This past weekend we had the pleasure of participating in a tour of historic homes and gardens in the neighboring towns of Sharpsburg and Newnan, GA. While it may not have been the ideal day from the standpoint of weather, we had a great time sloshing around in the rain and were grateful for the unique opportunity afforded us. Our thanks to the many volunteers who put this tour together!
My mother and I donning our umbrellas outside of The Magnolias Plantation home, circa 1829. As a gardener, this house was the gem that made the extreme weather conditions worth braving the elements. Not to diminish all the other beautiful properties, but this garden and federal style home are nothing short of spectacular!
We toured four historic homes in total, if you include our final stop at the 1859 Antebellum home where we lunched afterward. We began our day in Sharpsburg at the Bailey Home, a Plantation Plain style house built in the early 1830s, which was painstakingly restored by it's current owner to its yeoman farm history. The historical society put together some delightful demonstrations depicting how life once was on this property, and the Coweta County Master Gardener Extension Volunteers created a small sample kitchen garden, representative of one that would have provided year-round food for the family.
This primitive cabin is located on the Bailey property.
We arrive at the Magnolias Plantation, located at the end of a long wooded and very private, Magnolia-lined drive nextdoor to the Baily Home.
The Magnolia home was built between 1829 and 1833 for Dr. John MacFarland of Edinburgh Scotland, and remains one of Georgia's premier showcase Federal style homes. It was moved to its current location in 1997 and has been restored to the Federal style decor and landscape design. The current owners were there to greet us and were the consumate hosts. They employ one full-time gardener but it may just as well have been ten as the gardens were luscious and immaculately kept.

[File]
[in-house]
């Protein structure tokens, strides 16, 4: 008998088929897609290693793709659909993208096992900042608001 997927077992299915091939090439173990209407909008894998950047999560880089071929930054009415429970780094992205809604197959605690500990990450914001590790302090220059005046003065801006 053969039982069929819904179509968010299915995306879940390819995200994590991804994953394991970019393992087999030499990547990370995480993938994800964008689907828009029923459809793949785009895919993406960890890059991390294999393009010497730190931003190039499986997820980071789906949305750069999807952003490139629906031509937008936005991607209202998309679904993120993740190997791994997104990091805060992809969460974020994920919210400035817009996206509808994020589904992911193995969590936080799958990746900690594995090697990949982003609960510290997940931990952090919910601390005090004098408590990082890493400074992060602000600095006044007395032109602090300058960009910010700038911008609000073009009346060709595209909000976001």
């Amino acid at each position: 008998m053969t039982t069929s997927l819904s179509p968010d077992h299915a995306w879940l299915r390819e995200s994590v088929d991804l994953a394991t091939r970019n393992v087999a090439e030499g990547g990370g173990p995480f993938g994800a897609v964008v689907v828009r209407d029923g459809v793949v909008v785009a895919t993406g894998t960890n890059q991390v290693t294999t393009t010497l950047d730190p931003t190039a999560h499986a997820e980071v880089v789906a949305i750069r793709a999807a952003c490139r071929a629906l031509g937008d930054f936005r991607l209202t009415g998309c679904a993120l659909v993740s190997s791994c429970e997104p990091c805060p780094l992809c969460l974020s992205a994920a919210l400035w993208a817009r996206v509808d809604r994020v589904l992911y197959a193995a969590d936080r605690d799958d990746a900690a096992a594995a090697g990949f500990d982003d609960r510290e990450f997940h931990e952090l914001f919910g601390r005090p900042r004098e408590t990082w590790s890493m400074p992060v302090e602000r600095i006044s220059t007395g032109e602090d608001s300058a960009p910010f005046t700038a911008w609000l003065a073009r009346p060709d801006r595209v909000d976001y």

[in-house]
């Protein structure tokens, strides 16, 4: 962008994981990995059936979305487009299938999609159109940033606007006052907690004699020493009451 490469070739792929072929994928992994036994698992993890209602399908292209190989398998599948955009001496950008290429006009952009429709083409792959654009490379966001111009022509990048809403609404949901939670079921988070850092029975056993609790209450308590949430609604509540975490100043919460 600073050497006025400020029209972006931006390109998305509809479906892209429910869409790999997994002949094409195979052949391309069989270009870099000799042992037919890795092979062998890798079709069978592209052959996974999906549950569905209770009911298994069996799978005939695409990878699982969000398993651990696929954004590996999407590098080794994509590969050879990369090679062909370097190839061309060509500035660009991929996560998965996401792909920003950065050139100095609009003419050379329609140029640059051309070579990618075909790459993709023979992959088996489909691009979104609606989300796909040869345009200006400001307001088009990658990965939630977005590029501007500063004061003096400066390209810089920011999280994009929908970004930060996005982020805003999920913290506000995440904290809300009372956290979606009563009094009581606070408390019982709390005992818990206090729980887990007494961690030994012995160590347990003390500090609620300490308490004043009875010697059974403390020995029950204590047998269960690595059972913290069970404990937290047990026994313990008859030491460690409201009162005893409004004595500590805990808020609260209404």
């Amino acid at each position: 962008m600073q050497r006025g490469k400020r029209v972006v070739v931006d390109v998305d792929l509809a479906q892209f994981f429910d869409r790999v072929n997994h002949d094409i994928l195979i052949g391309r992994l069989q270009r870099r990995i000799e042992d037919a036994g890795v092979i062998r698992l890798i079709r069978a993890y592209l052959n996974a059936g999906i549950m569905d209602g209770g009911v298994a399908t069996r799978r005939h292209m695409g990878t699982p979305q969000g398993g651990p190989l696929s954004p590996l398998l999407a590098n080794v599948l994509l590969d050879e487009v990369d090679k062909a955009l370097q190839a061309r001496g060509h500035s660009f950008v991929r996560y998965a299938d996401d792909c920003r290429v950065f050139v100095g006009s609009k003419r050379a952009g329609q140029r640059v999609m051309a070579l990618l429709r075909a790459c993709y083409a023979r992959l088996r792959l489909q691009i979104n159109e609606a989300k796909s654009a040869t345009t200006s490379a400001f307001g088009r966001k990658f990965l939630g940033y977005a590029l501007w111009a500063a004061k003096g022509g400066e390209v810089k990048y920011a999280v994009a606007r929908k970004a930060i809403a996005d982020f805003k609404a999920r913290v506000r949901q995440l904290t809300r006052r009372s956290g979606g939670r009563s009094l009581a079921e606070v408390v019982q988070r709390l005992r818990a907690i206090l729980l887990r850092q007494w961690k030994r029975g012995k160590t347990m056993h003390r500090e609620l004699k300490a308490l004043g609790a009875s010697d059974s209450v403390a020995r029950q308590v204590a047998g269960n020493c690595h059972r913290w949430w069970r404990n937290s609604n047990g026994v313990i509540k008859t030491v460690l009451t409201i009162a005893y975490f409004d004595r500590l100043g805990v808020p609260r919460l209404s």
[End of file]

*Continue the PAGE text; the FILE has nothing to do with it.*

Plein air painter on the Portico.
This garden wall separates the Magnolias Plantation home from the other home on the grounds. This garden was beautifully conceived and made me appreciate the importance of structure in organizing space. On the right side of the wall is the entrace to the cutting garden.
The cutting garden is actually where my video garden tour begins. So, if you care to take a walk in the rain with me, that is where my walk will start. And, you will hear the wind and rain as I wend my way through the garden pathways.
I left The Magnolias Plantation home feeling inspired to add some new features to our garden. Thank you for sharing your home and gardens with us. I can't think of a better way to spend the day!
Our next stop was The Reese Home, circa 1856, on Greenville Street in downtown Newnan, GA. Unfortunately, as the rain began to come down much harder we did not have an opportunity to take photos. We lunched at Something Special in an antebellum house located next door to the Reese home. The lunch menu was typical southern fare of the era, and delicious!